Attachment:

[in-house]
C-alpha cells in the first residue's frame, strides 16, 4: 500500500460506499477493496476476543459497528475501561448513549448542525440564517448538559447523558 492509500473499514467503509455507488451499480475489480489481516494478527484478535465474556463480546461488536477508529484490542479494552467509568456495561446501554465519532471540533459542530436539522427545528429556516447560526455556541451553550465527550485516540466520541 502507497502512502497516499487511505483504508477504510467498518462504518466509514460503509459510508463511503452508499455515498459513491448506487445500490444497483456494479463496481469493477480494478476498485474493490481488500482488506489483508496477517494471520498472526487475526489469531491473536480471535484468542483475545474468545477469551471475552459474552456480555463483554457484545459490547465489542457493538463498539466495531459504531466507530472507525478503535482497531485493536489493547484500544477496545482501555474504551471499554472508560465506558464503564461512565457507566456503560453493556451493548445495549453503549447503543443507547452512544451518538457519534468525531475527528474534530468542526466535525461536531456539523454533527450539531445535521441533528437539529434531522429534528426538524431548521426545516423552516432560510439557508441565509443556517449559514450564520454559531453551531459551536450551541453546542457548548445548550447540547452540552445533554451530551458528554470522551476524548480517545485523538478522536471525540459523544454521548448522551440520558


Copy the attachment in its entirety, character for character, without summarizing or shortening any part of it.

[in-house]
C-alpha cells in the first residue's frame, strides 16, 4: 500500500460506499477493496476476543459497528475501561448513549448542525440564517448538559447523558 492509500473499514467503509455507488451499480475489480489481516494478527484478535465474556463480546461488536477508529484490542479494552467509568456495561446501554465519532471540533459542530436539522427545528429556516447560526455556541451553550465527550485516540466520541 502507497502512502497516499487511505483504508477504510467498518462504518466509514460503509459510508463511503452508499455515498459513491448506487445500490444497483456494479463496481469493477480494478476498485474493490481488500482488506489483508496477517494471520498472526487475526489469531491473536480471535484468542483475545474468545477469551471475552459474552456480555463483554457484545459490547465489542457493538463498539466495531459504531466507530472507525478503535482497531485493536489493547484500544477496545482501555474504551471499554472508560465506558464503564461512565457507566456503560453493556451493548445495549453503549447503543443507547452512544451518538457519534468525531475527528474534530468542526466535525461536531456539523454533527450539531445535521441533528437539529434531522429534528426538524431548521426545516423552516432560510439557508441565509443556517449559514450564520454559531453551531459551536450551541453546542457548548445548550447540547452540552445533554451530551458528554470522551476524548480517545485523538478522536471525540459523544454521548448522551440520558